Thunder Bay woman's trailer hitch death 'a horrific act of racism,' says cousin
Barbara Kentner, the woman who was hit by a trailer hitch in Thunder Bay, Ont., died on Tuesday.
Kentner was a 34-year-old Anishinaabe mother, who was in and out of the hospital since she was injured in January.
Her sister told As It Happens at the time of the assault that a person in a passing car yelled "I got one" after throwing a trailer hitch out the window, which hit her hard in the stomach.
Debbie Kakagamic is Kentner's cousin. She spent the last weeks and months at her bedside. She spoke to As It Happens guest host Laura Lynch about that time:
Debbie Kakagamic: It was really hard, she was in a lot of pain, and she was suffering. It was not easy to see. But I am thankful that I had that time, and was able to spend time with her.
Laura Lynch: What were those final days like for you and your family, spending time with Barb?
DK: Her sister Melissa was there around the clock. Her daughter Serena, who's only 16 years old, came to visit off and on. It was really difficult for her. When she did come, she was so good to her mom. You could see the love between the two of them. Serena would climb in her bed with her, and lay with her, and rub her, hold her hands, fix her blankets. That was very hard to watch, because it was so intimate, the love that they shared.
LL: When you first heard about what had happened to Barb, how did you react?
DK: I was really angry. That someone would do such a thing. That it was my family. Barb's very kind-hearted, and it just was horrific act of, I feel, racism. I was angry.
LL: An 18-year-old man was charged with aggravated assault after the incident, and that charge could change, now that Barb has actually died. I'm wondering what do you believe should happen with the case?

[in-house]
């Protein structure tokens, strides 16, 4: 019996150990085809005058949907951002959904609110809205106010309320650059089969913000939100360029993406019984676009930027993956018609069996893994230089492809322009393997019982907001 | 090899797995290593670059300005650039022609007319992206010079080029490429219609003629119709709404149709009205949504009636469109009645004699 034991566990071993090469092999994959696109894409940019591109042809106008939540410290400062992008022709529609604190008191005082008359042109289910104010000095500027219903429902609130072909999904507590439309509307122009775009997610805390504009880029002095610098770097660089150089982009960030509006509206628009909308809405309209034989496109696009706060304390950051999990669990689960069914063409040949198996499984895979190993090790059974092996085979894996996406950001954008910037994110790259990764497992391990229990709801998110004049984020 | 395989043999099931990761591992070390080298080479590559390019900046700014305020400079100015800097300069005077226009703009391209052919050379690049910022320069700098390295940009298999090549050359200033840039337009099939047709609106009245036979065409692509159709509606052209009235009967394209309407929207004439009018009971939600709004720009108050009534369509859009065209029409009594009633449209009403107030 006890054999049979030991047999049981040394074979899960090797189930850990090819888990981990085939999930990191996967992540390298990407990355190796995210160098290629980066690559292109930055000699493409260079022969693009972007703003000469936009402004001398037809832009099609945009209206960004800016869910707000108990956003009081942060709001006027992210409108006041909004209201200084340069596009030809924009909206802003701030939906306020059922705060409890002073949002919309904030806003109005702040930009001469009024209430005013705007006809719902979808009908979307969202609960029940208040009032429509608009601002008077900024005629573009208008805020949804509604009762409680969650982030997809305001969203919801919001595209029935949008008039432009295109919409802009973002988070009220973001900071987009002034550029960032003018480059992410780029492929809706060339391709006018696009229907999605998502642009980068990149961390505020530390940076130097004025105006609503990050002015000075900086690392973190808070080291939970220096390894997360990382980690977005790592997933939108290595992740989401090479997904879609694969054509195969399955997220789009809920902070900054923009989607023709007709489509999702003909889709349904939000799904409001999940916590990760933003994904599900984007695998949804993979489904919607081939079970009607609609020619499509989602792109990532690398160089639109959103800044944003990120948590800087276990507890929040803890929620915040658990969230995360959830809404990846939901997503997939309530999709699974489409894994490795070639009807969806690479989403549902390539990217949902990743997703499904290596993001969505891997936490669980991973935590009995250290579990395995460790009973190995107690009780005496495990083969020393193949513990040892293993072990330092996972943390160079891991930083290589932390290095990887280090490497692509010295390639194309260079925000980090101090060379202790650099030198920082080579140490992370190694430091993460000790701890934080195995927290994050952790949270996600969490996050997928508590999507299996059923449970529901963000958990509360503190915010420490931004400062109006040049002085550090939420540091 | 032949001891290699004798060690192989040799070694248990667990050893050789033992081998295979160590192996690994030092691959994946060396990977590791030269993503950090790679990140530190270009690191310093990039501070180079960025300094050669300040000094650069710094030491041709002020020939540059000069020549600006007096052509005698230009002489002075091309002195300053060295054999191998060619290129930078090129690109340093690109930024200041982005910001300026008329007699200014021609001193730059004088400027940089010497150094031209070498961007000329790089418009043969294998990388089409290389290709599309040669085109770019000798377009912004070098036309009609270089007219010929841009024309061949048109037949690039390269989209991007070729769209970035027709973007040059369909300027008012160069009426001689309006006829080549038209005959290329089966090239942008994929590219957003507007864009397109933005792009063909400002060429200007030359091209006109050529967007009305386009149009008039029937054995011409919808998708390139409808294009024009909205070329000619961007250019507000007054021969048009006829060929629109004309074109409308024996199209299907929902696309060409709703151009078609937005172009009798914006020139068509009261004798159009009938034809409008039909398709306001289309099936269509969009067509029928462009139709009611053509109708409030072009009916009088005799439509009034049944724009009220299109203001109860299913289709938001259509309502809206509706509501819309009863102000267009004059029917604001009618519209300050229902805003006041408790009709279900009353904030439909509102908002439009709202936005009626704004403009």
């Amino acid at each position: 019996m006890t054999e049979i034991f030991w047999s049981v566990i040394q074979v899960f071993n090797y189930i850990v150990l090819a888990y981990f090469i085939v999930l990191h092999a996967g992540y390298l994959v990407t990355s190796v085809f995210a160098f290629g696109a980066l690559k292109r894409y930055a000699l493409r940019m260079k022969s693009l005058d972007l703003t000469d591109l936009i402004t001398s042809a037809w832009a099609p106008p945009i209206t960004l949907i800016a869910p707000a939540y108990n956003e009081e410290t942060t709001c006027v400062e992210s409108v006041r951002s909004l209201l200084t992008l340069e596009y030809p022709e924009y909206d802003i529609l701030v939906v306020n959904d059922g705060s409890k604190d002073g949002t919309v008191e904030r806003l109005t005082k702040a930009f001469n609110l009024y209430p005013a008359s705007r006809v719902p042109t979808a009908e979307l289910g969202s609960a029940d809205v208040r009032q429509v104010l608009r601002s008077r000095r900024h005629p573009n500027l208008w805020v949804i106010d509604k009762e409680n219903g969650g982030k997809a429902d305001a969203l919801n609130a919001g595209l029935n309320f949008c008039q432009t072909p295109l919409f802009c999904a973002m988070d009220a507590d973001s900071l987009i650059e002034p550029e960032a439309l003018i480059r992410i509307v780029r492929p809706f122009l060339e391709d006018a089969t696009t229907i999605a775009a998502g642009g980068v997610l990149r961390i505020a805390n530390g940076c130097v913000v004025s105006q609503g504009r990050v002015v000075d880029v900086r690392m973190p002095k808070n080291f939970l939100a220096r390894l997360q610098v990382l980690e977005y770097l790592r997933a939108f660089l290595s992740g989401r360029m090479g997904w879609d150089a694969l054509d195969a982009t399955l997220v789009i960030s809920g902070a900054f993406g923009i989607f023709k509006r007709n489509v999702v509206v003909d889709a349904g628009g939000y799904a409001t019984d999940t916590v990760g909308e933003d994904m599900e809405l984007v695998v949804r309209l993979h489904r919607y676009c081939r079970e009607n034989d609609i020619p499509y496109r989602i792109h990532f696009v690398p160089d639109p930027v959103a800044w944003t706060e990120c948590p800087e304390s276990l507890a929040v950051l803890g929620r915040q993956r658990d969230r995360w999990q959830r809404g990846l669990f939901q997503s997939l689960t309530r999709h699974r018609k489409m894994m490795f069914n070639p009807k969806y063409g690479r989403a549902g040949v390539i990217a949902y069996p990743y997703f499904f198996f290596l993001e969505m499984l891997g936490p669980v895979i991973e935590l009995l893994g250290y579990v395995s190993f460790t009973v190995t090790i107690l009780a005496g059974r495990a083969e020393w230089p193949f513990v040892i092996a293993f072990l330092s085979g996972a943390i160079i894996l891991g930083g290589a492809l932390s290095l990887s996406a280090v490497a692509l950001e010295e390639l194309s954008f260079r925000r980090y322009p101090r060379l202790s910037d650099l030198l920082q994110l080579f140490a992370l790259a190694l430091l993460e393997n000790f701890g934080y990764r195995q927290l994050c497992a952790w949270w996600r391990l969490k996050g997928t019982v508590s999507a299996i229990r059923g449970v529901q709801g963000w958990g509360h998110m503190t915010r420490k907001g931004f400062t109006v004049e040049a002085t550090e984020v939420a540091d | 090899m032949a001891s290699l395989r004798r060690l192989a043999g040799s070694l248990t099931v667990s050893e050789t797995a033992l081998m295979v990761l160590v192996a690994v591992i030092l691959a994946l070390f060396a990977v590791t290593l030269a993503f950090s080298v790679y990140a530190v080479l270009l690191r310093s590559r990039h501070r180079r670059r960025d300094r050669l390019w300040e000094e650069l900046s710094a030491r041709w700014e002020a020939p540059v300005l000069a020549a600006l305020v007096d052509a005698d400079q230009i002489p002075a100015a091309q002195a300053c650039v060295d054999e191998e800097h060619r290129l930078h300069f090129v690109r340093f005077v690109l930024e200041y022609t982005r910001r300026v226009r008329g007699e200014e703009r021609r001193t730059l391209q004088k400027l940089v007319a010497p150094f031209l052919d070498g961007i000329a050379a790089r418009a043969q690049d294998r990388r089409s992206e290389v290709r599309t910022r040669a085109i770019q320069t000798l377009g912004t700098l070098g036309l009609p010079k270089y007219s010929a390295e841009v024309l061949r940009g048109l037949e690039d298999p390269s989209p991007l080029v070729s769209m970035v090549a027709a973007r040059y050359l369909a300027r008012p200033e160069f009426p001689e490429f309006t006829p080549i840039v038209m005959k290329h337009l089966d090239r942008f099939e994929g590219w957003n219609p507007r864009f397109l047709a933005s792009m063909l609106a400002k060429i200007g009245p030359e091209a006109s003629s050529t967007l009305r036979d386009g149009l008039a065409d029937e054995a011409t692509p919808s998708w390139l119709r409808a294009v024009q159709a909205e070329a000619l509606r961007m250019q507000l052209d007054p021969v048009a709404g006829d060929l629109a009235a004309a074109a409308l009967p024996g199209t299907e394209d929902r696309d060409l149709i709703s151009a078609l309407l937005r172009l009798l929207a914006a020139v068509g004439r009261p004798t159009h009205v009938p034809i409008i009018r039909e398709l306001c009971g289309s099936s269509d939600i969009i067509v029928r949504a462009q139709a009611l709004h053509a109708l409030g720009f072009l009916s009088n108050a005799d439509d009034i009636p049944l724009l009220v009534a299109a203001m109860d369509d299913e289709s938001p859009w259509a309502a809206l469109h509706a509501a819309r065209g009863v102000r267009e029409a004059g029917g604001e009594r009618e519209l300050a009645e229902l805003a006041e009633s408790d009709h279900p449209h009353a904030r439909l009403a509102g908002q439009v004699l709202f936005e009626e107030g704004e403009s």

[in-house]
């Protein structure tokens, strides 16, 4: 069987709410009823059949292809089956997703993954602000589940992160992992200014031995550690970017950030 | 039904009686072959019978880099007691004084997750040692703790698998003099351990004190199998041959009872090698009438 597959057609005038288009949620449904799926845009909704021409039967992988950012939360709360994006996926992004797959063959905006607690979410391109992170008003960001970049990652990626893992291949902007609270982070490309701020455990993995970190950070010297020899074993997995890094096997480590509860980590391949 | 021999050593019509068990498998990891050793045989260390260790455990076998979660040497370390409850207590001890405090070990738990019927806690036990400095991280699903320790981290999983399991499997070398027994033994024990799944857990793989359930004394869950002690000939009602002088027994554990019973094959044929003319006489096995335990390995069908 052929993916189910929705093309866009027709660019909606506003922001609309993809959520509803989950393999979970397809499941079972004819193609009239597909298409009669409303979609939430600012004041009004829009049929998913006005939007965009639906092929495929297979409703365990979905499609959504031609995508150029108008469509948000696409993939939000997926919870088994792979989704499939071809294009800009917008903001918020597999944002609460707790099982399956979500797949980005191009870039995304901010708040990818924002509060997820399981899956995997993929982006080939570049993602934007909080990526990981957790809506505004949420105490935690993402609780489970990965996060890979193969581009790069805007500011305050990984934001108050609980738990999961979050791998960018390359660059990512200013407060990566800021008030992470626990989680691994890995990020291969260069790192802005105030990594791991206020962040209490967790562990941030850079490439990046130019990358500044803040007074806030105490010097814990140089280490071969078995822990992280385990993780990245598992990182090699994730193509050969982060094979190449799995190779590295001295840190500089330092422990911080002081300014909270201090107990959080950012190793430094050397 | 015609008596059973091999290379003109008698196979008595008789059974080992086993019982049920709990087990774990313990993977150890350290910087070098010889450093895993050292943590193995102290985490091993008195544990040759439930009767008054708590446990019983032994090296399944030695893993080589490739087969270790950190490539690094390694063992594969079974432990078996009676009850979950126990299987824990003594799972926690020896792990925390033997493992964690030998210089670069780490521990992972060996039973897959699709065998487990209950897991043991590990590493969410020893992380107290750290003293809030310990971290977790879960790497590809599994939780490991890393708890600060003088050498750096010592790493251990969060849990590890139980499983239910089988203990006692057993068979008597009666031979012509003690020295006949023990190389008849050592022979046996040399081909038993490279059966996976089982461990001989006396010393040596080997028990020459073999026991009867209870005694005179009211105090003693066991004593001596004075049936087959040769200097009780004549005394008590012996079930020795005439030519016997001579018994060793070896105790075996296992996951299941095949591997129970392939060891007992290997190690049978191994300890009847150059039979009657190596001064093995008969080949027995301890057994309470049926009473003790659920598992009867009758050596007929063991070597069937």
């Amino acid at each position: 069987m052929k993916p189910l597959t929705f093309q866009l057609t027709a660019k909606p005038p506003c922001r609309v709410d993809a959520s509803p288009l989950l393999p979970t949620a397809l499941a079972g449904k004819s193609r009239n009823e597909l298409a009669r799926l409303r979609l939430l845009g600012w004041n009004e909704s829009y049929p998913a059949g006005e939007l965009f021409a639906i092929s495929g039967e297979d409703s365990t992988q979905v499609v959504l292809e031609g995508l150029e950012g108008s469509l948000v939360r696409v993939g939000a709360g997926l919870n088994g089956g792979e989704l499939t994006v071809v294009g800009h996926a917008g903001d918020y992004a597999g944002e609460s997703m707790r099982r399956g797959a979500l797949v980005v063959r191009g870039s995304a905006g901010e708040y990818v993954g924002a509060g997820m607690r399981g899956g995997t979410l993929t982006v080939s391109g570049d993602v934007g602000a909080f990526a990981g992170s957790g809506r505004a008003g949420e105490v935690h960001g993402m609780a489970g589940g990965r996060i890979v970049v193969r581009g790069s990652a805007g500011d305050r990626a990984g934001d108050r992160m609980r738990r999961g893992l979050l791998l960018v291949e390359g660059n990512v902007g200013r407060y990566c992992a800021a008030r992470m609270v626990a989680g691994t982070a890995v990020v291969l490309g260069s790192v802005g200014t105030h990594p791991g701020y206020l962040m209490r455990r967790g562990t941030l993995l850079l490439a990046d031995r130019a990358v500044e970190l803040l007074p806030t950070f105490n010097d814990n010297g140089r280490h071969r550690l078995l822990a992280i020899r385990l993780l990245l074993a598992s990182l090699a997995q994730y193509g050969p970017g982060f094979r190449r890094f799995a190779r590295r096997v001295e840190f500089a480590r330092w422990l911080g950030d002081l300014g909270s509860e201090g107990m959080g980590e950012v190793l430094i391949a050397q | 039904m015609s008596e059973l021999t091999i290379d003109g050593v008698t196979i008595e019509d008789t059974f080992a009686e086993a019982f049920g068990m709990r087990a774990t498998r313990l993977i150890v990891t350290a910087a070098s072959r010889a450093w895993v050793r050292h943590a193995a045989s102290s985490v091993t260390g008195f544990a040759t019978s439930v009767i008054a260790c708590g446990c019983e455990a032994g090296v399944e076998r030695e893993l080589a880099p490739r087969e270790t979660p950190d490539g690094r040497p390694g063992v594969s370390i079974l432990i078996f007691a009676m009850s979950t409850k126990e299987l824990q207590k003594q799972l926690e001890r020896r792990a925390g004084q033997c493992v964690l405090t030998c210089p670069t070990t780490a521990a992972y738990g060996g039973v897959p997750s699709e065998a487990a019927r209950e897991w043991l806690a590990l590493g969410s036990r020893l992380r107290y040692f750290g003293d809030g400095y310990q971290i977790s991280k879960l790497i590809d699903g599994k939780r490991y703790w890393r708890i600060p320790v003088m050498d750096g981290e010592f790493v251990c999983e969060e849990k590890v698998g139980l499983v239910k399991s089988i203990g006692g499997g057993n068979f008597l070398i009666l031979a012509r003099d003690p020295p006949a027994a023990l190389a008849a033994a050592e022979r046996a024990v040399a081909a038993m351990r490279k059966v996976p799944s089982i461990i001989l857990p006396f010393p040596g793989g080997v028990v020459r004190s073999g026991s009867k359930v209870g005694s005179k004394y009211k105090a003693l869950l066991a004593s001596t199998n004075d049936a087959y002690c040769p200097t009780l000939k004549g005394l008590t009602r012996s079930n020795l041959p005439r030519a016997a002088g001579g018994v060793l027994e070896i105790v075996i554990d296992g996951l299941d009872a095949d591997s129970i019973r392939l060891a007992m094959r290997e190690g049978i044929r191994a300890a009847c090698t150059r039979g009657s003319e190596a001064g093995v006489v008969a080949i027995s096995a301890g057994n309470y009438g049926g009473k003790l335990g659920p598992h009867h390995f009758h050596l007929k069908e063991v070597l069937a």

LL: There were calls for the Thunder Bay police to classify this as a hate crime, and they've never done so. Should they?
DK: They've declined doing that, but I believe that they should. To me, it's obvious it was a hate crime.
LL: At a meeting today in Thunder Bay, some Indigenous families and chiefs said it is no longer safe for their children to attend school there, because of racist incidents. What is it like to be an Indigenous person living in Northern Ontario right now?
DK: I'm a mother, I have seven children of my own, I also have 11 grandchildren, and I'm afraid for them every day. Every single day that they leave the house. You never know what is going to happen to them. I'm very worried about my son in Thunder Bay, because there have been numerous young aboriginal boys ending up in the river somehow, and this has to stop. What is happening to our children?
LL: How will you remember Barb?
DK: I close my eyes and I think about her. When she was a bit younger, and she was beautiful and full of life and fun. She had a great sense of humour and she was caring. That's the Barb that I know.
People are sharing her story, people are grieving with us. I think she will never be forgotten. She has opened other people's eyes, and she's going to live on. She will be a symbol of the change that's to come.
This interview has been edited for length and clarity. To hear more from Debbie Kakagamic, listen to the audio above.